It is completely normal that a part of your subscribers becomes inactive over time, meaning they stop (or even have never started) engaging with your newsletters in any form.

Inactive subscribers can damage your email deliverability, because very low open rates signal to ISPs that recipients don’t engage with what you send. This could lead to your campaigns being blocked in the future.

One of the solutions is to purge people who didn’t open your email in the last 12 months from your list. But what if you try to reengage them first before saying the final good-bye?

Here are some straightforward steps you could try to take to reengage your subscribers and detect truly unengaged recipients to clean them off your list.

1. Identify inactive recipients

One study shows that on average 39% of retailers’ email lists are inactive, while another suggests that up to 60% of permission-based email lists could be dead.

The first step is to identify your inactive subscribers, i.e., people with valid email addresses (no hard bounces) who have not opened or clicked your email campaign over a certain period of time.

How to define the “period of inactivity”? It depends on your sending frequency and what your offer (your sales cycle).

Some recommend 6 months as a definition of “inactivity period”, but this timeline is good for frequent senders (more than once a week) and people with short selling cycles. However, you’d better use 13 months if you are an infrequent senders or if your sales are seasonal.

2. Segment Your Inactive Subscribers

Study the list of your inactive subscribers. You might easily find something in common among them. Like they subscribed to get a free e-book or they signed up to participate in a webinar. Or they are using the same email client. This could mean that emails are sent to junk.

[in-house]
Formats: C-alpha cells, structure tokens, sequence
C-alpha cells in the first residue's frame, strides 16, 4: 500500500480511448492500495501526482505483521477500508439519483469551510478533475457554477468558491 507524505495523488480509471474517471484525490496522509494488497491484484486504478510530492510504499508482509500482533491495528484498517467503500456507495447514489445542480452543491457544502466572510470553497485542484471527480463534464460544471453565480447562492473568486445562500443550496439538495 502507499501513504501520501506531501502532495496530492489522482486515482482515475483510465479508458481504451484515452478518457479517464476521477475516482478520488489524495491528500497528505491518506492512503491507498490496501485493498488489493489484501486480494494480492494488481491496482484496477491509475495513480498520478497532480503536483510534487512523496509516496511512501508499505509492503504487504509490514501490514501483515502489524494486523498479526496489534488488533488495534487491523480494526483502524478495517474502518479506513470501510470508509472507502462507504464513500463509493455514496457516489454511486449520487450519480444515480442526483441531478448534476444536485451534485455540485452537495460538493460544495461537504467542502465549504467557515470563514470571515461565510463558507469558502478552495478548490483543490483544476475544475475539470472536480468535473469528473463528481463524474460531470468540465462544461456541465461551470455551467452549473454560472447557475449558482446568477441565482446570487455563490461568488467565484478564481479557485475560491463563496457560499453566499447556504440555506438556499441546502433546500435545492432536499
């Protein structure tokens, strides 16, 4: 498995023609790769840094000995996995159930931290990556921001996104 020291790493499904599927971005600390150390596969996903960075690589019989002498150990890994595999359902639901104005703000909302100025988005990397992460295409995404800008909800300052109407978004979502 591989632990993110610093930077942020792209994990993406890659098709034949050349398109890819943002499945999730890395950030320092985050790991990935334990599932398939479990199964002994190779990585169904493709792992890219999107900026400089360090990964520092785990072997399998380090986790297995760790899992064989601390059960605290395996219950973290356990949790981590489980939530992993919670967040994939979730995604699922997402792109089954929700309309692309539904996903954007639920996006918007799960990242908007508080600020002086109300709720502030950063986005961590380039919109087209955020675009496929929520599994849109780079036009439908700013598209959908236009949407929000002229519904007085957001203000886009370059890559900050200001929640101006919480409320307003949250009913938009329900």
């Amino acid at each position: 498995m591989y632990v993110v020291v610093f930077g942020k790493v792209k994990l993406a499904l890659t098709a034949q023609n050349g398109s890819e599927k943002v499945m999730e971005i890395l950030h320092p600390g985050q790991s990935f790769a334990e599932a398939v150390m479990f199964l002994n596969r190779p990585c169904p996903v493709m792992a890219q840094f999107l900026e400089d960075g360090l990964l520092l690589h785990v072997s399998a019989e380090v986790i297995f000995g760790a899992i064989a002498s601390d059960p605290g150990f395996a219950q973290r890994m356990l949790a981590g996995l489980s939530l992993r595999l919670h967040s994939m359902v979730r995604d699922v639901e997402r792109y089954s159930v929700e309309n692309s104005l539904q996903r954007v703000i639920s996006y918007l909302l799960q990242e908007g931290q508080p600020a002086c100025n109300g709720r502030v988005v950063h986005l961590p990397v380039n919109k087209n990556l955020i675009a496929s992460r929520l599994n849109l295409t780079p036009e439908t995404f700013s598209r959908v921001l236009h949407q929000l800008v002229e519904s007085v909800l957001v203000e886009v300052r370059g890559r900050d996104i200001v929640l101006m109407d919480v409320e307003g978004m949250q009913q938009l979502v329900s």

You can also use the following segments:


These are the people who subscribed, but have never been active ever since.

There could be several reasons for that:

  • They didn’t realize they opted in
  • They used rarely checked email
  • They immediately regretted that they opted in after subscribing

To avoid these kind of subscribers you could use double opt-ins.

Usually, the value of these subscribers is quite low. So, to keep your list clean and fresh you should constantly check, if there are any subscribers who have not opened a single email since they opted in.

As the value of these subscribers is very low, you can delete them without hesitation. The time to start purges, as it was said before, depends on your sales cycle and email frequency; you shouldn’t start worrying if they didn’t open the first 5 to 10 emails.

Inactive subscribers who are not your current customers

These people both stopped reading your emails and being active customers, but they engaged in the past.

Thus it is worthwhile to give them a chance to re-engage.

Inactive subscribers who are your current customers

You know that these people have stopped reading your emails, but they are engaging through other channels, they are still active users or buyers of your product.

The potential value of this segment is very high, they still may be impacted just by the fact that they see your emails in their mailboxes without opening them. So, you should keep these people in your list and try a reengagement campaign with them.

3. Create Your Reactivation Strategy

Actually, reactivation strategy highly depends on your industry and nature of your business.